• Matlock A. JeffriesEmail author


Osteoarthritis (OA) is a chronic musculoskeletal disease characterized by progressive loss of joint function and is the leading cause of chronic disability in the USA. A variety of factors, including age, obesity, genetic and epigenetic factors, mechanical trauma, and systemic inflammation, contribute to the development and progression of OA. The unifying clinical presenting feature of OA is pain, characterized as worse with activity and improved with rest. OA most commonly involves the peripheral large joints, including knees and hips, as well as small distal joints of the fingers and proximal joint of the thumb. We have no diagnostic nor prognostic biomarkers for OA; diagnosis is made based on clinical symptoms. There are no disease-modifying treatments available for OA, and management strategies include combinations of physical therapy, rehabilitation, muscle strengthening, and pharmacological therapy to reduce pain. Drugs used most commonly in the treatment of OA include oral and topical NSAIDs and intra-articular corticosteroids. Joint replacement surgery remains the most effective treatment for large-joint OA, although up to one-third of patients will have persistent pain even after arthroplasty.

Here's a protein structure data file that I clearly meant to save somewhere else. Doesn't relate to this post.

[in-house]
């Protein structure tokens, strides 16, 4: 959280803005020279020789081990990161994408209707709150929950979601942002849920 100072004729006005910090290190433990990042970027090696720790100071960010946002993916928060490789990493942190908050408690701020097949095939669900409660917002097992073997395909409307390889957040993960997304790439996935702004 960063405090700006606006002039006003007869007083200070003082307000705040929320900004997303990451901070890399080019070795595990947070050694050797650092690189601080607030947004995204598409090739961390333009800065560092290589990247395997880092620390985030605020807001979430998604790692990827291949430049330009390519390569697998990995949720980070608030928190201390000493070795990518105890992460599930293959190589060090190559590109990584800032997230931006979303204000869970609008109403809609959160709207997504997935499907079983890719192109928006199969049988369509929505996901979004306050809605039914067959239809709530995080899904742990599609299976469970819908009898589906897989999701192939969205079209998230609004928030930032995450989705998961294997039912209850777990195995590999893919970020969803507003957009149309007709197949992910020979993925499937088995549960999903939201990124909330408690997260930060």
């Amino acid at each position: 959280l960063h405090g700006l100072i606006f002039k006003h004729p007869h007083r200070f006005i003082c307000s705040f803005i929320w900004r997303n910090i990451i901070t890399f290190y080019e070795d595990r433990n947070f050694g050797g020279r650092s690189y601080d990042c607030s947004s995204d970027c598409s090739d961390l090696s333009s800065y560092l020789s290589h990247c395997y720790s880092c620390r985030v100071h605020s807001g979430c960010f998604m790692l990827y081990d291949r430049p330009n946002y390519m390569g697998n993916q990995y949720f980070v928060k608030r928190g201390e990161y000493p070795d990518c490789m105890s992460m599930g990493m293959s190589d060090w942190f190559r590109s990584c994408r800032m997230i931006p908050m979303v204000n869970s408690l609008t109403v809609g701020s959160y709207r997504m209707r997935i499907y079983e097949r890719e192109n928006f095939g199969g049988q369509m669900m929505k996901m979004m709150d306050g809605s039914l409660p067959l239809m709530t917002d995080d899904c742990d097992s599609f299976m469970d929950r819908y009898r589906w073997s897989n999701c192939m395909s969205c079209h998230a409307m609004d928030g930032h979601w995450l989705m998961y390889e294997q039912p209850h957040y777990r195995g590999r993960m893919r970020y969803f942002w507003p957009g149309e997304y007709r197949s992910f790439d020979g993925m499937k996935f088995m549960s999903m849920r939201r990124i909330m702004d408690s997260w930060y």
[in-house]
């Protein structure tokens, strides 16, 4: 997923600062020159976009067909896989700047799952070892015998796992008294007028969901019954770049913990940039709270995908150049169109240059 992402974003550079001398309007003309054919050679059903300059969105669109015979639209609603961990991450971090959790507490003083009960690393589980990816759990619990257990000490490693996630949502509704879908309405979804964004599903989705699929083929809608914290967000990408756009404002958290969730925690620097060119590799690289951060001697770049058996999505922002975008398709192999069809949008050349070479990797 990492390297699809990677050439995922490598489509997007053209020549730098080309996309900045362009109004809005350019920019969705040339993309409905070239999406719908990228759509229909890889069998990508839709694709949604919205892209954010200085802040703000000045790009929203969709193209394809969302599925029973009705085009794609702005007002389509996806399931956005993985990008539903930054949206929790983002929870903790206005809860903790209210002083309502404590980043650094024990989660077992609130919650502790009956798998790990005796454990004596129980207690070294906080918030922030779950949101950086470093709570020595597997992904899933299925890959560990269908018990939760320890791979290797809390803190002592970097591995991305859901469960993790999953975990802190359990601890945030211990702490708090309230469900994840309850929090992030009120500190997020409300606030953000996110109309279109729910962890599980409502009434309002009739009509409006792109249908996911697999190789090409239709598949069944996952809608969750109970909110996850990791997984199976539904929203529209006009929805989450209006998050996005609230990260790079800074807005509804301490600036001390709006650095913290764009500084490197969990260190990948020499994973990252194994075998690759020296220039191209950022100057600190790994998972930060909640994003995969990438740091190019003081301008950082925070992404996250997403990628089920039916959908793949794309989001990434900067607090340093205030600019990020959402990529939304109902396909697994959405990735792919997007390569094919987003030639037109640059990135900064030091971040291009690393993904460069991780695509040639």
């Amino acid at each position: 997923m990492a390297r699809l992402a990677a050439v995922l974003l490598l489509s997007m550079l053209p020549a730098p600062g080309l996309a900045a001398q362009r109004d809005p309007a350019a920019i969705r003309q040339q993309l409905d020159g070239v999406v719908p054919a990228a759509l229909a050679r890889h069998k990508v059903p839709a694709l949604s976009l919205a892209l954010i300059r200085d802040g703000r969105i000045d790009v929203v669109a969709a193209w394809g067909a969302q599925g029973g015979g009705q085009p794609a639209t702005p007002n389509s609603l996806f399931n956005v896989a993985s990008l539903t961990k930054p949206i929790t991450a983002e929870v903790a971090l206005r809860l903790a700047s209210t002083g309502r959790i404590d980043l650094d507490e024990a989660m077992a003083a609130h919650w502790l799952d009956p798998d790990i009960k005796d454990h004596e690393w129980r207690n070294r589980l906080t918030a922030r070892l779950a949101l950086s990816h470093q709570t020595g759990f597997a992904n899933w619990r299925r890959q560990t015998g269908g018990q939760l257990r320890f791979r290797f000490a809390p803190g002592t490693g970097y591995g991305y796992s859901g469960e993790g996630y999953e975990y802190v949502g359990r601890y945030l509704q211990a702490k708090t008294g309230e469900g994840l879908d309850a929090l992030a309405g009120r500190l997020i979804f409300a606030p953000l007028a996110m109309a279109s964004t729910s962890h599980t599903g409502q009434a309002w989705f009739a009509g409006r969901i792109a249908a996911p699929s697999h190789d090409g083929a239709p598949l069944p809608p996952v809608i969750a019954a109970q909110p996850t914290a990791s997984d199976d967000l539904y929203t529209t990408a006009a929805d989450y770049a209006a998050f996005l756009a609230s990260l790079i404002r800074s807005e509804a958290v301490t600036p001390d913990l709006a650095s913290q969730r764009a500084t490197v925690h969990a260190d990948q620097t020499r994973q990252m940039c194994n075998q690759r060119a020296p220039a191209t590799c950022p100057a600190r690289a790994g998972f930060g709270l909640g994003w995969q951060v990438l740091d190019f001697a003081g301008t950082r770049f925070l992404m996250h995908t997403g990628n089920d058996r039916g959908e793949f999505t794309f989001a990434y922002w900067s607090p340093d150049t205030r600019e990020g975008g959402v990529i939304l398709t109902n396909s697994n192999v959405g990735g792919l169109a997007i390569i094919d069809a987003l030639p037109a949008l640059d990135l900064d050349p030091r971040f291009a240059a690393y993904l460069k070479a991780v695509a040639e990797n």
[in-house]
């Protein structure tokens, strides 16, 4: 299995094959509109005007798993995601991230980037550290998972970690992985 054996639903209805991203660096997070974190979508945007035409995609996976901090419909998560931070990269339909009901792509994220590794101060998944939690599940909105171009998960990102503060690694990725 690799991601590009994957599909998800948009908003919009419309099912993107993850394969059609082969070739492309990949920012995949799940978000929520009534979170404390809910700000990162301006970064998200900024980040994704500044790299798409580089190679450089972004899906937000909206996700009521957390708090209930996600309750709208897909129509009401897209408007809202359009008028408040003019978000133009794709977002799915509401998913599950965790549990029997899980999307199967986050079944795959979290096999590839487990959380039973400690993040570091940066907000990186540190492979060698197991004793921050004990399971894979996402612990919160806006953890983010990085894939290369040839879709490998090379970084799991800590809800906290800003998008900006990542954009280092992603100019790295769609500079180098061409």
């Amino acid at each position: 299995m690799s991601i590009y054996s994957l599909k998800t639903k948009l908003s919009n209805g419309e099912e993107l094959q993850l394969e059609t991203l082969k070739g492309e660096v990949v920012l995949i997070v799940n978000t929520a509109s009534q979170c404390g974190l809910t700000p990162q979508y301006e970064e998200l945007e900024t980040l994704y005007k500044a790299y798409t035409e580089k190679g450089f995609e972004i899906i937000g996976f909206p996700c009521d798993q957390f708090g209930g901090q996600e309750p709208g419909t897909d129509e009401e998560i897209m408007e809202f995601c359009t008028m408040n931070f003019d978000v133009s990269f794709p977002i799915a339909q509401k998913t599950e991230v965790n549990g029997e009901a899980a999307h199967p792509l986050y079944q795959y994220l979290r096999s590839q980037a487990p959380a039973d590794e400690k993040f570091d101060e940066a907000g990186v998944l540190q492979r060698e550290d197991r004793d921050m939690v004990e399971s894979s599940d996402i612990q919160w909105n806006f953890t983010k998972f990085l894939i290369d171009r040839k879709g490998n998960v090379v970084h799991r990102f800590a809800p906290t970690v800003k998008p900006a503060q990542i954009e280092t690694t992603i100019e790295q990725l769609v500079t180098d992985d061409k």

Osteoarthritis Review Diagnosis Management Pathophysiology 


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© Springer Nature Switzerland AG 2020

Authors and Affiliations

  1. 1.University of Oklahoma Health Sciences Center, Department of Internal Medicine, Division of Rheumatology, Immunology, and AllergyOklahoma CityUSA
  2. 2.Oklahoma Medical Research Foundation, Arthritis & Clinical Immunology ProgramOklahoma CityUSA

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